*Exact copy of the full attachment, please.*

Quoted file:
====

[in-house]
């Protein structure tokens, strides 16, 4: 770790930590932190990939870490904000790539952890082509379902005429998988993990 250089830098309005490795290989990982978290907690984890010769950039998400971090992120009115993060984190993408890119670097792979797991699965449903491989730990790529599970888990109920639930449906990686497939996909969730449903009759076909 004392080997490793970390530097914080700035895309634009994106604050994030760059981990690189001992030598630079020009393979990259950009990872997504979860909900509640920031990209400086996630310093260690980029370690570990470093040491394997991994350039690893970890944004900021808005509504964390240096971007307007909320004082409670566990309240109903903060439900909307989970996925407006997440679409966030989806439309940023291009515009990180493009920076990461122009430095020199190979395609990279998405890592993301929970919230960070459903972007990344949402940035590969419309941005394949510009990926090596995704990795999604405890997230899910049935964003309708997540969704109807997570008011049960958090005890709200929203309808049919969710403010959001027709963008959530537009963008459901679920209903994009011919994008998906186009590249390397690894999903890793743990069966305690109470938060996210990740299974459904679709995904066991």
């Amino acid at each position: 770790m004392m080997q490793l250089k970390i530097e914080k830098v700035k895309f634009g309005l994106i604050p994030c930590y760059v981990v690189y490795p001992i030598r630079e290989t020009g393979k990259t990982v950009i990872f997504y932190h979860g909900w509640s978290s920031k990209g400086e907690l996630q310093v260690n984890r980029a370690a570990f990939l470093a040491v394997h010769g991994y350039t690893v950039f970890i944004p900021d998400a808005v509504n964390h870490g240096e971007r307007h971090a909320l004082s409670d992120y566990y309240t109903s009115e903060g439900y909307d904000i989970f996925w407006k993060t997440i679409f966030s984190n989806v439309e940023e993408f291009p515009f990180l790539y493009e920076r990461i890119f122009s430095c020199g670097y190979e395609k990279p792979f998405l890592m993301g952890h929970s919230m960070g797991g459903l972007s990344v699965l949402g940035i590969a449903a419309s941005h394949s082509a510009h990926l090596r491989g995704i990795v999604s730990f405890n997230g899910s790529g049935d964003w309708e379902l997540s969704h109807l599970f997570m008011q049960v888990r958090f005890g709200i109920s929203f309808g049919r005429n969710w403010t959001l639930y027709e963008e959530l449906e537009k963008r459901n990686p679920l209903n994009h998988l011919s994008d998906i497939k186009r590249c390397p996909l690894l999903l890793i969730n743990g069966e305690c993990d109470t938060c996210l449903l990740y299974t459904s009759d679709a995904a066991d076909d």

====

[in-house]
């Protein structure tokens, strides 16, 4: 770790930590932190990939870490904000790539952890082509379902005429998988993990 250089830098309005490795290989990982978290907690984890010769950039998400971090992120009115993060984190993408890119670097792979797991699965449903491989730990790529599970888990109920639930449906990686497939996909969730449903009759076909 004392080997490793970390530097914080700035895309634009994106604050994030760059981990690189001992030598630079020009393979990259950009990872997504979860909900509640920031990209400086996630310093260690980029370690570990470093040491394997991994350039690893970890944004900021808005509504964390240096971007307007909320004082409670566990309240109903903060439900909307989970996925407006997440679409966030989806439309940023291009515009990180493009920076990461122009430095020199190979395609990279998405890592993301929970919230960070459903972007990344949402940035590969419309941005394949510009990926090596995704990795999604405890997230899910049935964003309708997540969704109807997570008011049960958090005890709200929203309808049919969710403010959001027709963008959530537009963008459901679920209903994009011919994008998906186009590249390397690894999903890793743990069966305690109470938060996210990740299974459904679709995904066991």
């Amino acid at each position: 770790m004392m080997q490793l250089k970390i530097e914080k830098v700035k895309f634009g309005l994106i604050p994030c930590y760059v981990v690189y490795p001992i030598r630079e290989t020009g393979k990259t990982v950009i990872f997504y932190h979860g909900w509640s978290s920031k990209g400086e907690l996630q310093v260690n984890r980029a370690a570990f990939l470093a040491v394997h010769g991994y350039t690893v950039f970890i944004p900021d998400a808005v509504n964390h870490g240096e971007r307007h971090a909320l004082s409670d992120y566990y309240t109903s009115e903060g439900y909307d904000i989970f996925w407006k993060t997440i679409f966030s984190n989806v439309e940023e993408f291009p515009f990180l790539y493009e920076r990461i890119f122009s430095c020199g670097y190979e395609k990279p792979f998405l890592m993301g952890h929970s919230m960070g797991g459903l972007s990344v699965l949402g940035i590969a449903a419309s941005h394949s082509a510009h990926l090596r491989g995704i990795v999604s730990f405890n997230g899910s790529g049935d964003w309708e379902l997540s969704h109807l599970f997570m008011q049960v888990r958090f005890g709200i109920s929203f309808g049919r005429n969710w403010t959001l639930y027709e963008e959530l449906e537009k963008r459901n990686p679920l209903n994009h998988l011919s994008d998906i497939k186009r590249c390397p996909l690894l999903l890793i969730n743990g069966e305690c993990d109470t938060c996210l449903l990740y299974t459904s009759d679709a995904a066991d076909d």